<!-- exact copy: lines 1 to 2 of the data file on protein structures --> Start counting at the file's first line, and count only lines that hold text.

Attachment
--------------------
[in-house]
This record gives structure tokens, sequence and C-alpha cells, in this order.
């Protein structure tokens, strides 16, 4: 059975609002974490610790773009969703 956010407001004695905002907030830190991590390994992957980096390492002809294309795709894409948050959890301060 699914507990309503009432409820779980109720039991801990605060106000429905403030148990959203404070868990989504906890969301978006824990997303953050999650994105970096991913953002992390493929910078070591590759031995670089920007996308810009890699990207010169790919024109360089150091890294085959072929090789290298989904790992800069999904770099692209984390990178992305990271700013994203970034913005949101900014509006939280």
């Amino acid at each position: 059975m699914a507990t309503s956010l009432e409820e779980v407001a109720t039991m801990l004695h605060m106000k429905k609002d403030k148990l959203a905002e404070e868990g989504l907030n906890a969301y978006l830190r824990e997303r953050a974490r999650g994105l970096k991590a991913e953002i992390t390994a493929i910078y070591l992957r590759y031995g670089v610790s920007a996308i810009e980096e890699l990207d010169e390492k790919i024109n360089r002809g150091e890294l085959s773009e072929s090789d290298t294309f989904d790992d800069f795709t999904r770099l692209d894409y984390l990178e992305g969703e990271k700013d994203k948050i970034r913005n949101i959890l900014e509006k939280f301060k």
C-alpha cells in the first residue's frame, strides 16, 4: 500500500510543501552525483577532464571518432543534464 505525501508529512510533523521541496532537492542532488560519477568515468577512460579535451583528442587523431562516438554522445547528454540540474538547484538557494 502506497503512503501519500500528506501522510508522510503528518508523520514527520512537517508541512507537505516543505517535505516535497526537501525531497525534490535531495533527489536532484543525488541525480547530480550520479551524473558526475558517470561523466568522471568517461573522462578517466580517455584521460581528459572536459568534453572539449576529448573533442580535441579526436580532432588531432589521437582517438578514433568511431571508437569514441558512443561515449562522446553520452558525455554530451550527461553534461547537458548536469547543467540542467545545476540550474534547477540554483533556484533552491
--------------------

[in-house]
This record gives structure tokens, sequence and C-alpha cells, in this order.